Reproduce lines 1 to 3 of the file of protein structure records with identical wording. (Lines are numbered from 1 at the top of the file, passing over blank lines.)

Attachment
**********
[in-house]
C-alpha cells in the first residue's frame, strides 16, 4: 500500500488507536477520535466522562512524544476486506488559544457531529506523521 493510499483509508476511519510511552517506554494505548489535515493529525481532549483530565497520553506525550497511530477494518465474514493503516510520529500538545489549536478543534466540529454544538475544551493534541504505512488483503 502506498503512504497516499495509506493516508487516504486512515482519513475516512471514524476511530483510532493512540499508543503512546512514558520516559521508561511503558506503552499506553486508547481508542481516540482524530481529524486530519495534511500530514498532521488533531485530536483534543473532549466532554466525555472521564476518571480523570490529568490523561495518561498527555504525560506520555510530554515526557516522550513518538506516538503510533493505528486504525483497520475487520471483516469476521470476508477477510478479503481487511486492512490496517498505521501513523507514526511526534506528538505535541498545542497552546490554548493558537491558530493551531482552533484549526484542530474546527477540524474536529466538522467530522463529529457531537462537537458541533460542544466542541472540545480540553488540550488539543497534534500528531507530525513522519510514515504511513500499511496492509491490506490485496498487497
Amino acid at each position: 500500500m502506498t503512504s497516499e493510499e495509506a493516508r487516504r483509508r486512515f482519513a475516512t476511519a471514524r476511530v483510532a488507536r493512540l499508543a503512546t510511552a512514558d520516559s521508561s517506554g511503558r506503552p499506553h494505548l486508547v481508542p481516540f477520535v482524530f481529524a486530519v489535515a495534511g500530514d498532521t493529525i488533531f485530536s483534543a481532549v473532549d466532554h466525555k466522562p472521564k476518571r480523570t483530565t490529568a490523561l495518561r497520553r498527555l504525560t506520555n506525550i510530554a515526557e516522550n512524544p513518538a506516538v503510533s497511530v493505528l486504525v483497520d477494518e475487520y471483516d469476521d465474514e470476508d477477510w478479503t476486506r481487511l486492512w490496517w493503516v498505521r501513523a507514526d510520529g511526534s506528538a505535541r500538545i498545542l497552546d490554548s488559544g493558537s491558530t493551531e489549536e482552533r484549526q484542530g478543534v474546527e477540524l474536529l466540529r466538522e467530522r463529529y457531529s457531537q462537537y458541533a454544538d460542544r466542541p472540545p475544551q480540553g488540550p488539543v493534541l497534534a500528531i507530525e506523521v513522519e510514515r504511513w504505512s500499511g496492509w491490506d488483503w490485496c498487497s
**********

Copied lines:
[in-house]
C-alpha cells in the first residue's frame, strides 16, 4: 500500500488507536477520535466522562512524544476486506488559544457531529506523521 493510499483509508476511519510511552517506554494505548489535515493529525481532549483530565497520553506525550497511530477494518465474514493503516510520529500538545489549536478543534466540529454544538475544551493534541504505512488483503 502506498503512504497516499495509506493516508487516504486512515482519513475516512471514524476511530483510532493512540499508543503512546512514558520516559521508561511503558506503552499506553486508547481508542481516540482524530481529524486530519495534511500530514498532521488533531485530536483534543473532549466532554466525555472521564476518571480523570490529568490523561495518561498527555504525560506520555510530554515526557516522550513518538506516538503510533493505528486504525483497520475487520471483516469476521470476508477477510478479503481487511486492512490496517498505521501513523507514526511526534506528538505535541498545542497552546490554548493558537491558530493551531482552533484549526484542530474546527477540524474536529466538522467530522463529529457531537462537537458541533460542544466542541472540545480540553488540550488539543497534534500528531507530525513522519510514515504511513500499511496492509491490506490485496498487497
Amino acid at each position: 500500500m502506498t503512504s497516499e493510499e495509506a493516508r487516504r483509508r486512515f482519513a475516512t476511519a471514524r476511530v483510532a488507536r493512540l499508543a503512546t510511552a512514558d520516559s521508561s517506554g511503558r506503552p499506553h494505548l486508547v481508542p481516540f477520535v482524530f481529524a486530519v489535515a495534511g500530514d498532521t493529525i488533531f485530536s483534543a481532549v473532549d466532554h466525555k466522562p472521564k476518571r480523570t483530565t490529568a490523561l495518561r497520553r498527555l504525560t506520555n506525550i510530554a515526557e516522550n512524544p513518538a506516538v503510533s497511530v493505528l486504525v483497520d477494518e475487520y471483516d469476521d465474514e470476508d477477510w478479503t476486506r481487511l486492512w490496517w493503516v498505521r501513523a507514526d510520529g511526534s506528538a505535541r500538545i498545542l497552546d490554548s488559544g493558537s491558530t493551531e489549536e482552533r484549526q484542530g478543534v474546527e477540524l474536529l466540529r466538522e467530522r463529529y457531529s457531537q462537537y458541533a454544538d460542544r466542541p472540545p475544551q480540553g488540550p488539543v493534541l497534534a500528531i507530525e506523521v513522519e510514515r504511513w504505512s500499511g496492509w491490506d488483503w490485496c498487497s